There are two different kinds of e-readers that are currently available to purchase. The Amazon Kindle, Barnes and Noble Nook and Kobo are classified as a consumer device. They all have built in bookstores and their primary function is to read ebooks. The second product category is for professionals who need a Prosumer grade device that has a larger screen and a digitizer, so you can take notes, make highlights or draw using a stylus. Should you spend the extra money on a larger screen E-Note?
There are only a handful of prosumer e-readers currently available. The Onyx Max MAX, Onyx Boox Note, Onyx Boox Note S, Sony Digital Paper DPT-CP1, Sony Digital Paper DPT-RP1, Remarkable, GVIDO, Good e-Reader 6.8 and Good e-Reader 13.3. You will be spending anywhere between $350 and $1400 for these devices.
The big advantage about any of these products and an iPad PRO with Apple Pencil or the Samsung Galaxy Note are the E-paper displays. While color touch screens on tablets and smartphones tend to wash out with their glossy displays that show distracting reflection. E-paper displays do not receive any glare from the sunlight and their batteries last for weeks, or sometimes months.
The vast majority of digital note taking devices on the market are running Android. This gives users a tremendous amount of freedom to install their favorite apps. These can be professional apps such as Onenote, Evernote or various PDF editors. Sometimes you need to take a break and there are thousands of e-reading apps that can be installed such as Kindle, Nook, Kobo, Moon+ Reader, Goodreads and others.
One of the pitfalls of professional devices is that they suffer from their e-paper display when it comes to popular Android apps. Anything that requires complex animations or a constant state change is not indicative to e-readers. This would include Google Maps or Youtube. Lately, mainy big time app developers have been crafting LITE apps, that are designed for 2G networks and really crappy phones with bad hardware. Lite apps are primarily aimed at the developing world and places like India. They are lightweight, often 2MB or so lack many features. They are perfect for e-readers. The main Instagram app doesn’t even work on e-readers, because it requires a modern version and all Android e-readers are using outdated versions, the lite version works though. Google GO is a new search engine, that provides a super robust experience on professional grade e-readers.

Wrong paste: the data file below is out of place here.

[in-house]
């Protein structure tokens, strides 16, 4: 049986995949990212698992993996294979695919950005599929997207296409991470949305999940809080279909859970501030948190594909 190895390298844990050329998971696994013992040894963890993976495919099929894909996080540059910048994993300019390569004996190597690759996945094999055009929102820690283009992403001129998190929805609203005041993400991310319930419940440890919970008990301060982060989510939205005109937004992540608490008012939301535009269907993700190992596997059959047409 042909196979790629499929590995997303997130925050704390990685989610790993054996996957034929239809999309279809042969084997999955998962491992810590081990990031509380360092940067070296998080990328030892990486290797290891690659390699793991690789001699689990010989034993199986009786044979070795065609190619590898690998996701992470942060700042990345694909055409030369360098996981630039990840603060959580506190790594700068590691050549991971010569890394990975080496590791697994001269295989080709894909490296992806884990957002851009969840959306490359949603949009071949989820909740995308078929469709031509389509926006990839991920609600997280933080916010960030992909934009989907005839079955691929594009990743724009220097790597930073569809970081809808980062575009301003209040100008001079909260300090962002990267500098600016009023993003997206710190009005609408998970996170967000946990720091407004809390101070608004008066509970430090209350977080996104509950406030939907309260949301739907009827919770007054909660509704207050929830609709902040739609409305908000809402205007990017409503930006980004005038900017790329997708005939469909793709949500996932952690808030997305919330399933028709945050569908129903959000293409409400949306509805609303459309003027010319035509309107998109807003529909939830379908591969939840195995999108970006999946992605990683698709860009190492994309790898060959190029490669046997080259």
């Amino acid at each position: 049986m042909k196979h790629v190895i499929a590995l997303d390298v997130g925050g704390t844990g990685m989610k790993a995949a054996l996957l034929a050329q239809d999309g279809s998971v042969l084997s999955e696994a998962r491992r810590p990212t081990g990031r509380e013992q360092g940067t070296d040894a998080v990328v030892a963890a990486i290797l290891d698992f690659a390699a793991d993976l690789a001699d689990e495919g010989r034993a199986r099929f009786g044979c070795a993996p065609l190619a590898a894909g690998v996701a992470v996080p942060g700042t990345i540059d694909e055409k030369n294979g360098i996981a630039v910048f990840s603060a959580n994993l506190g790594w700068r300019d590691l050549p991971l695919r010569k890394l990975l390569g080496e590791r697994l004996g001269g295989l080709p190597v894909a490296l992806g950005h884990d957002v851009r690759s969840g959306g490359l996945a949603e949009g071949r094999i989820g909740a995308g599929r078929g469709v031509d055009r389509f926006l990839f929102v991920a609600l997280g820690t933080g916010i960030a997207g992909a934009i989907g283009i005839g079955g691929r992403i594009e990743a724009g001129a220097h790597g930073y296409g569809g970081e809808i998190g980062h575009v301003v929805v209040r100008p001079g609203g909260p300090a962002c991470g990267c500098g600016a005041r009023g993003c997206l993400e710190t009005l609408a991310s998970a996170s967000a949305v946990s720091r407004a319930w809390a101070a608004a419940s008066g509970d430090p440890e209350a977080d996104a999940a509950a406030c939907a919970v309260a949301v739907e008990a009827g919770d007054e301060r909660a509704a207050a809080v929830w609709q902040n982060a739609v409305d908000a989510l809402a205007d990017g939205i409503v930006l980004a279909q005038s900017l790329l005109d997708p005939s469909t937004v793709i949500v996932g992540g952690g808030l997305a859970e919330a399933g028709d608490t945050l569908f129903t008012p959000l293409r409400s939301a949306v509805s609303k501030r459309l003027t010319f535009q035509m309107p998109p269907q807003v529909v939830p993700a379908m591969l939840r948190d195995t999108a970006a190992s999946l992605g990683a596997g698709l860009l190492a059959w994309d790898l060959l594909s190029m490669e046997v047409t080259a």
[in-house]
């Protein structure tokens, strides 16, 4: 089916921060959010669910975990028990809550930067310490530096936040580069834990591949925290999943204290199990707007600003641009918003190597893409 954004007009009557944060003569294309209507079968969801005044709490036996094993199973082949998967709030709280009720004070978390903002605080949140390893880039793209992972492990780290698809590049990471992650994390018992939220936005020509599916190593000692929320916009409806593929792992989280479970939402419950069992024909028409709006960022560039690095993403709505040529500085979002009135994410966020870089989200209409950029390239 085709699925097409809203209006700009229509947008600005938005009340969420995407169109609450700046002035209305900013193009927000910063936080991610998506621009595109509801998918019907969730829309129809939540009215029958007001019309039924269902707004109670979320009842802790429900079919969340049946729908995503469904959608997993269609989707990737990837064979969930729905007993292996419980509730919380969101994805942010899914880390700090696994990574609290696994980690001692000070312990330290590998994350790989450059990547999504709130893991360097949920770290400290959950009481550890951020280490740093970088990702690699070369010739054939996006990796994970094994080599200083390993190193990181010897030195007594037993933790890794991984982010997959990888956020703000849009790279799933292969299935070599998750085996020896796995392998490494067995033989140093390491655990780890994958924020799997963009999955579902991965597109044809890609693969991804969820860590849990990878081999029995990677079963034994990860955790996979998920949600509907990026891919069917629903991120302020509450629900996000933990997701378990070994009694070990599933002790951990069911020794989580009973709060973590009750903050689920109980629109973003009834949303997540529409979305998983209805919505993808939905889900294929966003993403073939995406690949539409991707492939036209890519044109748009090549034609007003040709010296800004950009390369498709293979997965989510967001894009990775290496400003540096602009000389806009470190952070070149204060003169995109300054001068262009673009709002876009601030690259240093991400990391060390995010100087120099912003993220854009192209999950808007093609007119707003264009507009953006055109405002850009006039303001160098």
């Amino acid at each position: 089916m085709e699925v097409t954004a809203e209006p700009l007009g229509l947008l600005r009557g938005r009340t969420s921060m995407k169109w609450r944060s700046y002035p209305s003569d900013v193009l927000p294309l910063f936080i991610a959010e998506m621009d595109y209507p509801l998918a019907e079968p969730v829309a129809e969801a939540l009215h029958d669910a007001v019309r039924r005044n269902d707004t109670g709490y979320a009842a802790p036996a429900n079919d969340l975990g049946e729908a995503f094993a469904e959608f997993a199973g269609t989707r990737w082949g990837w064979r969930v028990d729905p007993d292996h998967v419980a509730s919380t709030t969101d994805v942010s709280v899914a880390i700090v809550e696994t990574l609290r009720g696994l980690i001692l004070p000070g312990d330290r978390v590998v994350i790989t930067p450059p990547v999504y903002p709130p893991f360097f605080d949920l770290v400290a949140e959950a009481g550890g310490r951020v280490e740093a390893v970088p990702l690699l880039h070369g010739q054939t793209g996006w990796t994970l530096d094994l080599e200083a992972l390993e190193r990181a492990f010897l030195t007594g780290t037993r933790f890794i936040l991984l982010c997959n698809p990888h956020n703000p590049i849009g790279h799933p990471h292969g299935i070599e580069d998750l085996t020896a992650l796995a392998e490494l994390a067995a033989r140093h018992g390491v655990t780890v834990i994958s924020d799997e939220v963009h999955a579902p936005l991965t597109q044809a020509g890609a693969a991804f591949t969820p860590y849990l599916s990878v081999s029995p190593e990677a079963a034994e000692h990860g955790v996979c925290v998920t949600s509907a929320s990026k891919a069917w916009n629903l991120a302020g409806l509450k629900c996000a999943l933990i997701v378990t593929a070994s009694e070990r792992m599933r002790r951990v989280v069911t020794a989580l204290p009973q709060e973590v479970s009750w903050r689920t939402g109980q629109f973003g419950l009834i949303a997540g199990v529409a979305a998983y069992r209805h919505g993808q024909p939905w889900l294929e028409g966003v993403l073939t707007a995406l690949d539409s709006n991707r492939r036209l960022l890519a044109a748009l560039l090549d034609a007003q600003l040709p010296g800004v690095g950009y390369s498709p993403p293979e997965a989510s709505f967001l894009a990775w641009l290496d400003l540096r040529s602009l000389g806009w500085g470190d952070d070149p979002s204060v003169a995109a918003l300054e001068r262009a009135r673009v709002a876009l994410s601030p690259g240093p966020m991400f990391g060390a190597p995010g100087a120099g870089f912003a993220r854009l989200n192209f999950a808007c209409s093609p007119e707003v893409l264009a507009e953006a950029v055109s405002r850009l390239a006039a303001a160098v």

Most professional e-readers have a stylus that recognizes over 2,000 degrees of pressure sensitivity. They also all have palm rejection technology for long drawing sessions. The Remarkable and Onyx provide you with a Photoshop experience while drawing, the UI is the same and so are many of the most popular features. I have seen some amazing art that game designers have made.
In the past two years digital notebooks have really grown up. It is now completely viable to buy a device that is optimized for drawing, taking notes or editing PDF files. It is a replacement for paper and many offices and corporations are starting to roll the out. Law firms are using them during court cases, contractors are bringing one their customers to sign a bunch of documents and the educational sector are also getting involved.
This video showcases all of the different pro e-readers on the market. We have five them in the the studio and some footage of all of the rest. Michael and Peter conducts a comprehensive pros and cons segment. If you are on the fence about what one of these are best for your needs, look no further!
Michael Kozlowski is the Editor in Chief of Good e-Reader. He has been writing about audiobooks and e-readers for the past ten years. His articles have been picked up by major and local news sources and websites such as the CBC, CNET, Engadget, Huffington Post and the New York Times.